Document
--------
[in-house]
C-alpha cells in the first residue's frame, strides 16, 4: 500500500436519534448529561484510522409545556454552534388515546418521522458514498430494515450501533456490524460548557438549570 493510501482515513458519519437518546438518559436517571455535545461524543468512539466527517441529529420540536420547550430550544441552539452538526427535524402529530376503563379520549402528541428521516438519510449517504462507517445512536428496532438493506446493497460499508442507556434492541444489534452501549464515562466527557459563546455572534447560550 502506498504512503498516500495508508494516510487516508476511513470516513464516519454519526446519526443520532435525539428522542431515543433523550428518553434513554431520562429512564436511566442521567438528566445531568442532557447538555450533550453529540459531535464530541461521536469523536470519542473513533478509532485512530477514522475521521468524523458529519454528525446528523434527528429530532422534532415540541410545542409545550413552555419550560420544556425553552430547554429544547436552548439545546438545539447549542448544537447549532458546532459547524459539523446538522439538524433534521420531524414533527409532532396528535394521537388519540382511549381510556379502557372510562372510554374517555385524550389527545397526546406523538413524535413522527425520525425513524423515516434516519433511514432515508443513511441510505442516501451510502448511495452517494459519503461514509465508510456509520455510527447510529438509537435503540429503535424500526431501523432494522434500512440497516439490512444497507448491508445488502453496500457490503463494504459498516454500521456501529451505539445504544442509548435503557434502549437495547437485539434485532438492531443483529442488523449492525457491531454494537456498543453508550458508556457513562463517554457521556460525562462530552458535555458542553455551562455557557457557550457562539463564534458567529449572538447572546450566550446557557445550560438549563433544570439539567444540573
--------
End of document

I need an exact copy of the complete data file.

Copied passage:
[in-house]
C-alpha cells in the first residue's frame, strides 16, 4: 500500500436519534448529561484510522409545556454552534388515546418521522458514498430494515450501533456490524460548557438549570 493510501482515513458519519437518546438518559436517571455535545461524543468512539466527517441529529420540536420547550430550544441552539452538526427535524402529530376503563379520549402528541428521516438519510449517504462507517445512536428496532438493506446493497460499508442507556434492541444489534452501549464515562466527557459563546455572534447560550 502506498504512503498516500495508508494516510487516508476511513470516513464516519454519526446519526443520532435525539428522542431515543433523550428518553434513554431520562429512564436511566442521567438528566445531568442532557447538555450533550453529540459531535464530541461521536469523536470519542473513533478509532485512530477514522475521521468524523458529519454528525446528523434527528429530532422534532415540541410545542409545550413552555419550560420544556425553552430547554429544547436552548439545546438545539447549542448544537447549532458546532459547524459539523446538522439538524433534521420531524414533527409532532396528535394521537388519540382511549381510556379502557372510562372510554374517555385524550389527545397526546406523538413524535413522527425520525425513524423515516434516519433511514432515508443513511441510505442516501451510502448511495452517494459519503461514509465508510456509520455510527447510529438509537435503540429503535424500526431501523432494522434500512440497516439490512444497507448491508445488502453496500457490503463494504459498516454500521456501529451505539445504544442509548435503557434502549437495547437485539434485532438492531443483529442488523449492525457491531454494537456498543453508550458508556457513562463517554457521556460525562462530552458535555458542553455551562455557557457557550457562539463564534458567529449572538447572546450566550446557557445550560438549563433544570439539567444540573